Home Couples & Family Psychology Developmental LOVE LINGERS HERE: INTIMATE ENDURING RELATIONSHIPS XVIII. PLATE FIVE: SEPTEMBER SONG (GROWING OLD AND FACING MAJOR LIFE CHALLENGES AS A COUPLE)

LOVE LINGERS HERE: INTIMATE ENDURING RELATIONSHIPS XVIII. PLATE FIVE: SEPTEMBER SONG (GROWING OLD AND FACING MAJOR LIFE CHALLENGES AS A COUPLE)

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Performing: How Do We Best Learn From Each Other?

Couples who remain together for many years together often spend their last years together learning from one another. Carl Jung suggests that this may be one of the most important functions that a long-term marriage can serve. While some observers of contemporary intimate relationships focus on the capacity of the relationship to provide each partner with happiness, Jung and his associates (Gugenbuhl¬-Craig, 1977) Sanford (1980) suggested that intimate, enduring relationships are meant primarily to serve the process of individuation, whereby mature men and women begin to reclaim and reintegrate into their personal psyches those aspects of the that they had projected out to other people and institutions.

A woman in her 60s, for instance, may reclaim her right to ideas of her own, or a man in his 70s may for the first time since his childhood give himself permission to cry. When we are young, the tendency is to accept what other people say about the things we are and are not supposed to think, feel and act on, as a function of our age, gender, race, social position, job, size, abilities and so forth. We are told by others and we tell ourselves that we are supposed to be “realistic” and “get along” if we are to be successful in life. By the time we reach our 50s, the “voices from other rooms” (Bergquist, Greenberg and Klaum, 1993) (that are neither realistic nor socially acceptable) demand to be heard, after twenty to thirty years of neglect. In our 50s we often return to ideas and dreams that we abandoned in our twenties, and so begins the process of reintegrating parts of ourselves that were set aside at a much earlier time.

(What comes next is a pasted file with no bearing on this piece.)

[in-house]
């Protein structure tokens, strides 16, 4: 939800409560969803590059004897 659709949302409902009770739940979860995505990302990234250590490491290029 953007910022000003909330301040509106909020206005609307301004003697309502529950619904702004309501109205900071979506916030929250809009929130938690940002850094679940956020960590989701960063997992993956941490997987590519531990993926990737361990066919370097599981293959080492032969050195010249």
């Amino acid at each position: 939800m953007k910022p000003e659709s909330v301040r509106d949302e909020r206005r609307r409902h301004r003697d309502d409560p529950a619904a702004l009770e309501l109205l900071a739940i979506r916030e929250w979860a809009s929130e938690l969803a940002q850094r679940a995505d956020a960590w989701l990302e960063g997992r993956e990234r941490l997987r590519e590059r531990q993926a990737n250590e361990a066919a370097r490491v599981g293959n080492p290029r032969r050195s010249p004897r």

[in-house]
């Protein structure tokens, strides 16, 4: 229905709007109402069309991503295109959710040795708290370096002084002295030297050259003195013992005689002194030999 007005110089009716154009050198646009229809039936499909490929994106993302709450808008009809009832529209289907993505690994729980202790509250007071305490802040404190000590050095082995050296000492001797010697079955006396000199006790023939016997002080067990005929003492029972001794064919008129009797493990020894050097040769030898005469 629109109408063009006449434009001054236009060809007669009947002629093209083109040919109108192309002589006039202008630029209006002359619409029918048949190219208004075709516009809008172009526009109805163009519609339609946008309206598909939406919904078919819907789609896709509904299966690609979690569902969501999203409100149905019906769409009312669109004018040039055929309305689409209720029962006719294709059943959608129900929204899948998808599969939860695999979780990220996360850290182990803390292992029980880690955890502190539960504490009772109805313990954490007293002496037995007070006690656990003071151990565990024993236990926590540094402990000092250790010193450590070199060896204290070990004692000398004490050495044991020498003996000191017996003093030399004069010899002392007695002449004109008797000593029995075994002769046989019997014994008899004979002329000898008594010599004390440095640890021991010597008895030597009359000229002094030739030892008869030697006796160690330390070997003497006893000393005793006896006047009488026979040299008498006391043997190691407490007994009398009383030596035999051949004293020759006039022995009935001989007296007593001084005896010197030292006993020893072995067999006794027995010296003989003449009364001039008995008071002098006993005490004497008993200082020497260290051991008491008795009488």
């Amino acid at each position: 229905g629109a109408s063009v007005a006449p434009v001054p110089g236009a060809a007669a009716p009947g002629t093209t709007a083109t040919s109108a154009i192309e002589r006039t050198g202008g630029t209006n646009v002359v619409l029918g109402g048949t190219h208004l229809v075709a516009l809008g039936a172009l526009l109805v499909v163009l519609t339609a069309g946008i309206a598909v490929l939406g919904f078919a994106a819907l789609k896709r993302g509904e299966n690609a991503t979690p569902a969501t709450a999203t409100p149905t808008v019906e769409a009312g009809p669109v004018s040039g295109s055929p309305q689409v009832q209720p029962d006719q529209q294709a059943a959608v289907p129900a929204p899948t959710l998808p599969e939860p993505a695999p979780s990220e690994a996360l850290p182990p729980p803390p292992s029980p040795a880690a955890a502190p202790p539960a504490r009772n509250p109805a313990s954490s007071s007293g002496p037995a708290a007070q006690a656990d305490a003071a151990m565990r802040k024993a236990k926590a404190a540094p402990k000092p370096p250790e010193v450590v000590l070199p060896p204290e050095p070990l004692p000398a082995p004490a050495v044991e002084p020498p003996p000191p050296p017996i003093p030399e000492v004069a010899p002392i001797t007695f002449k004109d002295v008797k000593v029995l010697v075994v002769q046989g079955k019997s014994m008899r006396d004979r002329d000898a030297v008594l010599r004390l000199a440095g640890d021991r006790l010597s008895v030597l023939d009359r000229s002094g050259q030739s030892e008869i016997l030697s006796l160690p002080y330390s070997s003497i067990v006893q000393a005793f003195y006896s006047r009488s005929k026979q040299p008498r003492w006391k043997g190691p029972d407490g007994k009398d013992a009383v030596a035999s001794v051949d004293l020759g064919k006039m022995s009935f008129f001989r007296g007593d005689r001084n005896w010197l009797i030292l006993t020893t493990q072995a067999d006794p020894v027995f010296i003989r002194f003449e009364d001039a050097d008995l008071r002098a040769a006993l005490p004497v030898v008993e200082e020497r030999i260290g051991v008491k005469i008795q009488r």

This process of reintegration and individuation call be aided greatly by one’s partner, for we usually picked a partner who is different from us. This person often exhibits those characteristics that we disowned much earlier in our life. The strong dominant male executive looks for an expressive and creative life partner. A woman who is very industrious and practical in her work as a small business owner falls madly in love with a dreamer who wants to transform society. A man who decided early in life to be a somewhat reclusive college professor marries a woman who is a great athlete and lover of automobiles. Later in life, the executive can learn about expressiveness and creativity from his life partner, while the practical small business owner can become more of a social activist, courtesy of her dreamer-lover. The college professor can learn more about his own body and about mechanical self-sufficiency from his outgoing wife.

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